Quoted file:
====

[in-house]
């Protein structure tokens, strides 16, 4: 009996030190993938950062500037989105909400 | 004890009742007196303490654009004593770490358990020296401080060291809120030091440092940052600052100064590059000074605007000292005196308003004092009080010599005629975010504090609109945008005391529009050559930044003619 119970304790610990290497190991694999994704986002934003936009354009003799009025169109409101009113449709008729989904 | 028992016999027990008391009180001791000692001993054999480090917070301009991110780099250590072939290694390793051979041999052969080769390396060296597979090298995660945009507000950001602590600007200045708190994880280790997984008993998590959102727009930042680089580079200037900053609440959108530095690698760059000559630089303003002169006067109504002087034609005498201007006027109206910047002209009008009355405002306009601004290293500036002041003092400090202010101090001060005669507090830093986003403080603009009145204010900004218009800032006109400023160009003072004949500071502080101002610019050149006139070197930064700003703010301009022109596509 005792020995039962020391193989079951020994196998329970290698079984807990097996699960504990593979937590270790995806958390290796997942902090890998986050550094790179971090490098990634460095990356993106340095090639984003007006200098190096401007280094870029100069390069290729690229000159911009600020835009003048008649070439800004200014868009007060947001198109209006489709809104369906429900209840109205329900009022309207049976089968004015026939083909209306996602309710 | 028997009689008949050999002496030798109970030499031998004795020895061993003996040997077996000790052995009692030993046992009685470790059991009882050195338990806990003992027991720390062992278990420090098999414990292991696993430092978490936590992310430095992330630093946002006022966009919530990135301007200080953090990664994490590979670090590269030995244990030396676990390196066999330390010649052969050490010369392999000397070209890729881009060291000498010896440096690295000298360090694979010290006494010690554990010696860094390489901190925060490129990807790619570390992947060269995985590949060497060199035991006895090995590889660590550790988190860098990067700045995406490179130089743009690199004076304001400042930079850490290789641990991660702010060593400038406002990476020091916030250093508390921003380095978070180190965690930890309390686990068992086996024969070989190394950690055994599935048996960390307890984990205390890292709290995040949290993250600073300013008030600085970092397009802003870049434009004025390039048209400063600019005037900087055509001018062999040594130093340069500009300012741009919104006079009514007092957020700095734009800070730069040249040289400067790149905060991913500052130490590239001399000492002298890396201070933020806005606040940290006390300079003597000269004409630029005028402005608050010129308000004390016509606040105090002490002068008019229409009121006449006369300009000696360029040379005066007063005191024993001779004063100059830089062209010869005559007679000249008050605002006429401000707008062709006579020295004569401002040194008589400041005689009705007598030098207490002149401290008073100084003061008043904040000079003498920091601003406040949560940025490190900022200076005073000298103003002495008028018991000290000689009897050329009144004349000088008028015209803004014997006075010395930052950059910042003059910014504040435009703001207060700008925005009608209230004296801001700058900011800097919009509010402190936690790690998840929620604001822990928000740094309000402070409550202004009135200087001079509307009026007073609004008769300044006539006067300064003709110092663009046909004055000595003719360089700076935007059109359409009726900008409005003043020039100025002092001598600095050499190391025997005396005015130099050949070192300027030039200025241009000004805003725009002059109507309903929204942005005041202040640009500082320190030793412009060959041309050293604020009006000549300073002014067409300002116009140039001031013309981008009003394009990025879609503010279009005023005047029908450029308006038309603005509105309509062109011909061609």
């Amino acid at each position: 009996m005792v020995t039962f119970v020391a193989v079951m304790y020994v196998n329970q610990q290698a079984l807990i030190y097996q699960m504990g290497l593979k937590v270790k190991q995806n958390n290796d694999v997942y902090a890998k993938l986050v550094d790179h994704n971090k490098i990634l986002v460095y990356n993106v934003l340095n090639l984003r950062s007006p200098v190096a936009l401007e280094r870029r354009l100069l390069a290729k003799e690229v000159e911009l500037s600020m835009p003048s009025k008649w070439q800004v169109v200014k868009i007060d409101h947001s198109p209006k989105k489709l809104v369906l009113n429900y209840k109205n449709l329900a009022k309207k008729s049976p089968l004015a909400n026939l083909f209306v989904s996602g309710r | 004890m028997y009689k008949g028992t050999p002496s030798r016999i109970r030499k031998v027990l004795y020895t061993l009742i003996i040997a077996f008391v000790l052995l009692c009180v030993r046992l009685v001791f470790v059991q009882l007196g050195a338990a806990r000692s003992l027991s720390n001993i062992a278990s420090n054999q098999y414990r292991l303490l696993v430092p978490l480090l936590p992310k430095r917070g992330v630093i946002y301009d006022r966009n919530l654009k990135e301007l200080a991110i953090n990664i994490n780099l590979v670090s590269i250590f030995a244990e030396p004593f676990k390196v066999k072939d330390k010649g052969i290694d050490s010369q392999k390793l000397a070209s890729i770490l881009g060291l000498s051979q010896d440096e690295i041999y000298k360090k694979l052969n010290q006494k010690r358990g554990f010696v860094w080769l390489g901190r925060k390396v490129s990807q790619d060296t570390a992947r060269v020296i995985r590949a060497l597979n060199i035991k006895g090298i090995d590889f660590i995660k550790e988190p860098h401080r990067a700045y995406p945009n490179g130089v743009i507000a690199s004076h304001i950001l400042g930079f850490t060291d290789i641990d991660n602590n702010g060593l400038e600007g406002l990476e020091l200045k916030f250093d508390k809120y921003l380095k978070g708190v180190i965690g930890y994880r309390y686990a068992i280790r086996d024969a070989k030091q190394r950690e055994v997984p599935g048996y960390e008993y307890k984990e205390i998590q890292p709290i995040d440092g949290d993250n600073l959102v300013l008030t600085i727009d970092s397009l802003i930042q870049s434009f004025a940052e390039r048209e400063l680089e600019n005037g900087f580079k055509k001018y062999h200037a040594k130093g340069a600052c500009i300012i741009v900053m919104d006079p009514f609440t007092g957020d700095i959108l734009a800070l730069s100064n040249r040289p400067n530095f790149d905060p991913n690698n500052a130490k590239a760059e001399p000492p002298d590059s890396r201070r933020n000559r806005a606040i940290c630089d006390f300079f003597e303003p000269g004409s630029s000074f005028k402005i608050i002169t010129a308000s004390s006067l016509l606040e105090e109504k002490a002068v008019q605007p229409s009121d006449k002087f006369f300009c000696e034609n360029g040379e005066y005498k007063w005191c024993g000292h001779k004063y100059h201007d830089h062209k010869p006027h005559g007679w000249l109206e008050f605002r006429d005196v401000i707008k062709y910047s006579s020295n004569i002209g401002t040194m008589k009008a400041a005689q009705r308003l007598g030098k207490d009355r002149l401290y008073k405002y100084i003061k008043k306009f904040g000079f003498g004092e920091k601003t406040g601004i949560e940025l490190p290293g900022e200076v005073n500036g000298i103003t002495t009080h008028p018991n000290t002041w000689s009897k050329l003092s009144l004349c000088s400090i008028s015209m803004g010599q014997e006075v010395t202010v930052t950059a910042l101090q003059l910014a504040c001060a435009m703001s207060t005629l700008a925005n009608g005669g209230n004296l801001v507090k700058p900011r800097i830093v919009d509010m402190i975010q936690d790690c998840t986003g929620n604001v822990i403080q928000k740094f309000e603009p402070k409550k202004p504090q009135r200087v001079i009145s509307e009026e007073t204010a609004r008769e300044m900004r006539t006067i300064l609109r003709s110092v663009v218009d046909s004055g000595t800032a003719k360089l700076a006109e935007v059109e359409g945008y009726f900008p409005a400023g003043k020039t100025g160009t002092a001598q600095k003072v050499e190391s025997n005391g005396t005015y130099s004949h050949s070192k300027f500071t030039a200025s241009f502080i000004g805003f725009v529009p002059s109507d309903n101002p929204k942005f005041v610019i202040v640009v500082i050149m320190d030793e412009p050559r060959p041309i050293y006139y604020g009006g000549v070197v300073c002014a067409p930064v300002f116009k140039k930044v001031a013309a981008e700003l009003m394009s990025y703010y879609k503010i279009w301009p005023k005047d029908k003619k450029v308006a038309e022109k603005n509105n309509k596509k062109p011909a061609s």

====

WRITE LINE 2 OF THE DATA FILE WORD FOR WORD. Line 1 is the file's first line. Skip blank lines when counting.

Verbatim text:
């Protein structure tokens, strides 16, 4: 009996030190993938950062500037989105909400 | 004890009742007196303490654009004593770490358990020296401080060291809120030091440092940052600052100064590059000074605007000292005196308003004092009080010599005629975010504090609109945008005391529009050559930044003619 119970304790610990290497190991694999994704986002934003936009354009003799009025169109409101009113449709008729989904 | 028992016999027990008391009180001791000692001993054999480090917070301009991110780099250590072939290694390793051979041999052969080769390396060296597979090298995660945009507000950001602590600007200045708190994880280790997984008993998590959102727009930042680089580079200037900053609440959108530095690698760059000559630089303003002169006067109504002087034609005498201007006027109206910047002209009008009355405002306009601004290293500036002041003092400090202010101090001060005669507090830093986003403080603009009145204010900004218009800032006109400023160009003072004949500071502080101002610019050149006139070197930064700003703010301009022109596509 005792020995039962020391193989079951020994196998329970290698079984807990097996699960504990593979937590270790995806958390290796997942902090890998986050550094790179971090490098990634460095990356993106340095090639984003007006200098190096401007280094870029100069390069290729690229000159911009600020835009003048008649070439800004200014868009007060947001198109209006489709809104369906429900209840109205329900009022309207049976089968004015026939083909209306996602309710 | 028997009689008949050999002496030798109970030499031998004795020895061993003996040997077996000790052995009692030993046992009685470790059991009882050195338990806990003992027991720390062992278990420090098999414990292991696993430092978490936590992310430095992330630093946002006022966009919530990135301007200080953090990664994490590979670090590269030995244990030396676990390196066999330390010649052969050490010369392999000397070209890729881009060291000498010896440096690295000298360090694979010290006494010690554990010696860094390489901190925060490129990807790619570390992947060269995985590949060497060199035991006895090995590889660590550790988190860098990067700045995406490179130089743009690199004076304001400042930079850490290789641990991660702010060593400038406002990476020091916030250093508390921003380095978070180190965690930890309390686990068992086996024969070989190394950690055994599935048996960390307890984990205390890292709290995040949290993250600073300013008030600085970092397009802003870049434009004025390039048209400063600019005037900087055509001018062999040594130093340069500009300012741009919104006079009514007092957020700095734009800070730069040249040289400067790149905060991913500052130490590239001399000492002298890396201070933020806005606040940290006390300079003597000269004409630029005028402005608050010129308000004390016509606040105090002490002068008019229409009121006449006369300009000696360029040379005066007063005191024993001779004063100059830089062209010869005559007679000249008050605002006429401000707008062709006579020295004569401002040194008589400041005689009705007598030098207490002149401290008073100084003061008043904040000079003498920091601003406040949560940025490190900022200076005073000298103003002495008028018991000290000689009897050329009144004349000088008028015209803004014997006075010395930052950059910042003059910014504040435009703001207060700008925005009608209230004296801001700058900011800097919009509010402190936690790690998840929620604001822990928000740094309000402070409550202004009135200087001079509307009026007073609004008769300044006539006067300064003709110092663009046909004055000595003719360089700076935007059109359409009726900008409005003043020039100025002092001598600095050499190391025997005396005015130099050949070192300027030039200025241009000004805003725009002059109507309903929204942005005041202040640009500082320190030793412009060959041309050293604020009006000549300073002014067409300002116009140039001031013309981008009003394009990025879609503010279009005023005047029908450029308006038309603005509105309509062109011909061609």